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Case Report  |   August 2020
Orthotics to Improve Pain in a Patient With Multiple Internal Fixations and Multilevel Thoracic Fusion
Author Notes
  • From the Veterans Affairs Medical Center in Hampton, Virginia (Dr Lipton); Dwight D. Eisenhower Army Medical Center in Fort Gordon, Georgia (Dr Kokoski); and Christopher Newport University in Newport News, Virginia (Ms Lipton).  
  • Dr Lipton is a professor of osteopathic manipulative medicine and physical medicine and rehabilitation. Dr Kokoski is the battalion surgeon for the 1-8 infantry. Ms Lipton is a Rokovich Scholar.  
  • Disclaimer: The views in this article are those of the authors and do not reflect the official policy or position of the Department of the Army, the Department of Defense, or the United States Government.  
  • Financial Disclosures: None reported.  
  • Support: None reported.  
  •  *Address correspondence to Jordan E. Kokoski, DO, CPT, Eisenhower Army Medical Center, 300 E Hospital Rd, Fort Gordon, GA 30905-5741. Email: jdnnkoko@gmail.com
     
Article Information
Emergency Medicine / Neuromusculoskeletal Disorders / Pain Management/Palliative Care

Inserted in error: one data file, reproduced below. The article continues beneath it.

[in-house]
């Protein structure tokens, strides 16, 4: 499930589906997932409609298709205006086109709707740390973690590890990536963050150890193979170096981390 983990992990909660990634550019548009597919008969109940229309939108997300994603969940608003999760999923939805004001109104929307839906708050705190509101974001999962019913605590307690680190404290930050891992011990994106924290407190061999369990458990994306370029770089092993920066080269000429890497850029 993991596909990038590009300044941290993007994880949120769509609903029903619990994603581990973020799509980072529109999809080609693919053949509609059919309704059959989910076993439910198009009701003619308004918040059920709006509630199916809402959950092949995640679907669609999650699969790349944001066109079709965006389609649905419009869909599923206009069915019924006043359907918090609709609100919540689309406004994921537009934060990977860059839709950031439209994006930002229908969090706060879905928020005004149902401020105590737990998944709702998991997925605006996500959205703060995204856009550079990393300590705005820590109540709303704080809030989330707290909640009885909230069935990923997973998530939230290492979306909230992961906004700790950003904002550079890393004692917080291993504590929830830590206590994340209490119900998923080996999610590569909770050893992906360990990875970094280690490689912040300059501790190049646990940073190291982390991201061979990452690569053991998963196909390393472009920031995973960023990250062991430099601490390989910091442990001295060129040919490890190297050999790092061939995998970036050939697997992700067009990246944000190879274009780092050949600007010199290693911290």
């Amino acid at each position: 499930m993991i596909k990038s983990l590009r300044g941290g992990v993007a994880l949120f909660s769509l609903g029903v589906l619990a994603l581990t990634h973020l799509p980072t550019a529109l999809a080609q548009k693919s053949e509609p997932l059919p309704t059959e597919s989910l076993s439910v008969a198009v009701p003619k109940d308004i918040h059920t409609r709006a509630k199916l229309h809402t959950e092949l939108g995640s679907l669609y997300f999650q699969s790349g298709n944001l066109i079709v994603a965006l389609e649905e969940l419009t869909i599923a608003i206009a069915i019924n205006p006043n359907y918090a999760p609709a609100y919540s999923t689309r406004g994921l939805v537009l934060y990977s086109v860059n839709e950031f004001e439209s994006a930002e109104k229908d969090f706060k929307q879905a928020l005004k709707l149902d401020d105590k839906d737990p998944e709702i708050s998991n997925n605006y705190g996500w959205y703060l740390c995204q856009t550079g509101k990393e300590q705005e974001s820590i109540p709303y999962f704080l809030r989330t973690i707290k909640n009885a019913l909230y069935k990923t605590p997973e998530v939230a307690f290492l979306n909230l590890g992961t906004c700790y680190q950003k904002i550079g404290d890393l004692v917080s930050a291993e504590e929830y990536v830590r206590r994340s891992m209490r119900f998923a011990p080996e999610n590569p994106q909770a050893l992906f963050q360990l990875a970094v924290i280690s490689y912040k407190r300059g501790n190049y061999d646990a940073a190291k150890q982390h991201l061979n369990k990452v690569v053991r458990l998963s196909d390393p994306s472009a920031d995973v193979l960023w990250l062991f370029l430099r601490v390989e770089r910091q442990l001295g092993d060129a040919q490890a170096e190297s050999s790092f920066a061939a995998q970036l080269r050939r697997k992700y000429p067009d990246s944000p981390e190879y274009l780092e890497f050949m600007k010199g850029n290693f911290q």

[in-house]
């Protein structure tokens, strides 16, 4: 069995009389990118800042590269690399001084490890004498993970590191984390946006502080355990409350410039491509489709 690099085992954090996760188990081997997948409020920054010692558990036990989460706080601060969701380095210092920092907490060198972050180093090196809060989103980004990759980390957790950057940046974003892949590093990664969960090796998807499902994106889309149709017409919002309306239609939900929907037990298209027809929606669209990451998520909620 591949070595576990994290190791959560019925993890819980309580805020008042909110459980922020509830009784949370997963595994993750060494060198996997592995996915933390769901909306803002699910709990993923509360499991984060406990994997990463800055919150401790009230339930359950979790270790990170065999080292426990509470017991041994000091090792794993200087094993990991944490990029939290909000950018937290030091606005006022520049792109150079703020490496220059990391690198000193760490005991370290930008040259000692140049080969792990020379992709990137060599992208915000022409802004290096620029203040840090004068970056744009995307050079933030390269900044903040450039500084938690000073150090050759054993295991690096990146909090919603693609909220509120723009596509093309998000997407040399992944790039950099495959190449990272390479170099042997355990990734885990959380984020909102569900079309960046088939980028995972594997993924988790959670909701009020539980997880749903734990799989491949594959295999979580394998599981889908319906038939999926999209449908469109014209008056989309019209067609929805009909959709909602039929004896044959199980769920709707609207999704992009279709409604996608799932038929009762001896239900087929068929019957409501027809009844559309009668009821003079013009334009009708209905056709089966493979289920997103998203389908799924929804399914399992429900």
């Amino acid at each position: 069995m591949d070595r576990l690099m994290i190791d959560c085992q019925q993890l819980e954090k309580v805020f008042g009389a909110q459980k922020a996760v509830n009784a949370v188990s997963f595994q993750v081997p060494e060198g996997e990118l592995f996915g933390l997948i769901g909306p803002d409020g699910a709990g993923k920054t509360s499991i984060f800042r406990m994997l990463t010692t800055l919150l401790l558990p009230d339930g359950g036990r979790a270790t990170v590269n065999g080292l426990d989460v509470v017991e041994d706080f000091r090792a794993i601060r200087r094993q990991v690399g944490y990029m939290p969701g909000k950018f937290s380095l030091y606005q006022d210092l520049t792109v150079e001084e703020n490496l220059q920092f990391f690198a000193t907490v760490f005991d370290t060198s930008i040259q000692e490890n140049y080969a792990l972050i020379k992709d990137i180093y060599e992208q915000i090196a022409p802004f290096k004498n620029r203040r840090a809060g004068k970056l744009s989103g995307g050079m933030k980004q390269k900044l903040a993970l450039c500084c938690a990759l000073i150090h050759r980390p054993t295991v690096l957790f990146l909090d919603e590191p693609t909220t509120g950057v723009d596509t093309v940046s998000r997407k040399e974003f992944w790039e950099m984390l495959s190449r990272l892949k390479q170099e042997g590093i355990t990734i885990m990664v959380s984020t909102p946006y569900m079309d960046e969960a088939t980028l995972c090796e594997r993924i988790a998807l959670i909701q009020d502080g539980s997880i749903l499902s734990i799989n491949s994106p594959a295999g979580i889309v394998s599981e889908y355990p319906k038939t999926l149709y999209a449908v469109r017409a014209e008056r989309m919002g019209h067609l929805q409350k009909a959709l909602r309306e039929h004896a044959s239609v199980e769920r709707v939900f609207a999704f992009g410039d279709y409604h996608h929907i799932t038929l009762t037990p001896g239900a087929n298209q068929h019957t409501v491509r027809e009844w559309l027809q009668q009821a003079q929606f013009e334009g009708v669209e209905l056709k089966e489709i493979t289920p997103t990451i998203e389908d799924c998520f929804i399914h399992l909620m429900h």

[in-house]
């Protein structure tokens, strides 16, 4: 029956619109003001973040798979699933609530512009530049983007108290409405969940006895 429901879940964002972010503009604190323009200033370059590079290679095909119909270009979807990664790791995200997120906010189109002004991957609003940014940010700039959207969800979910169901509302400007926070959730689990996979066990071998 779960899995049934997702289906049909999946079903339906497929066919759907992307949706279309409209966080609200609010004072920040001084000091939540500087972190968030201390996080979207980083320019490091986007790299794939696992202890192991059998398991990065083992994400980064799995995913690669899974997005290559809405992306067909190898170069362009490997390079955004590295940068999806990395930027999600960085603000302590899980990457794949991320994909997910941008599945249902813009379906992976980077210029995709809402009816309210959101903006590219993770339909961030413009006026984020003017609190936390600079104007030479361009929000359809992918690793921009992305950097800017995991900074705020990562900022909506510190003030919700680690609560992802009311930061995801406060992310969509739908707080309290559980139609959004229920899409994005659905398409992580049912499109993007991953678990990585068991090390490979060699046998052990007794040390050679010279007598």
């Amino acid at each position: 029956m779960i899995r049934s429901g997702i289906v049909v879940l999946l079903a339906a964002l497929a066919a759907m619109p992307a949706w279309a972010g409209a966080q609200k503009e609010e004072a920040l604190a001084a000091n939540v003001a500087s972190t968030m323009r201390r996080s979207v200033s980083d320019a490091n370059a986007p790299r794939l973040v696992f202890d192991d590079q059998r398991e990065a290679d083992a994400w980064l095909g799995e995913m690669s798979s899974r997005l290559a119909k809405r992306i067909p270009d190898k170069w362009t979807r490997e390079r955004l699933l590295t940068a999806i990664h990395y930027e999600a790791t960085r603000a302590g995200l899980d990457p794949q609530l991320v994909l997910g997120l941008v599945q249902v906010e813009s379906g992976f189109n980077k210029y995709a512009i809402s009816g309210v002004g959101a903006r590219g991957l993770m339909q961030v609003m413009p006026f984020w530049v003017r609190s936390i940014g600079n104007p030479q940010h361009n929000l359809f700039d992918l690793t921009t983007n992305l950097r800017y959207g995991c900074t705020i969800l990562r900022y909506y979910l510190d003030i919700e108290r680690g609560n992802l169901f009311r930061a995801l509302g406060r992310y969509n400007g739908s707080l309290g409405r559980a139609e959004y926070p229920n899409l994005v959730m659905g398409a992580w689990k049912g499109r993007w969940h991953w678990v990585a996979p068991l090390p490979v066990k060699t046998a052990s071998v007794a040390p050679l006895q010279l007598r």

Case Report   |   August 2020
Orthotics to Improve Pain in a Patient With Multiple Internal Fixations and Multilevel Thoracic Fusion
The Journal of the American Osteopathic Association Published Online First on August 5, 2020. doi:https://doi.org/10.7556/jaoa.2020.105
The Journal of the American Osteopathic Association Published Online First on August 5, 2020. doi:https://doi.org/10.7556/jaoa.2020.105
Abstract

The authors present the case of a 24-year-old man who sustained multiple injuries during a hard landing following a parachute jump. These injuries included a right sacral fracture, bilateral femoral fractures, a separated pubic symphysis, and compression fractures of the fifth and sixth thoracic vertebrae. He was treated with a right sacroiliac joint fixation, pubic symphysis fixation, open reduction internal fixation of his bilateral femurs, and fusion of the third through seventh thoracic vertebrae. The patient experienced back pain, bilateral hip pain, and bilateral knee pain resistant to chiropractic and medical treatments. The patient presented 2 years after his aforementioned surgical procedures for treatment of persistent postoperative pain at the Physical Medicine and Rehabilitation service at the Veterans Affairs Medical Center in Hampton, Virginia. His treatment involved gait correction achieved using a left-sided heel lift and a transition to custom molded orthotics that incorporated the lift. This treatment leveled his sacral base and resulted in a simultaneous decrease in his self-reported pain scores.

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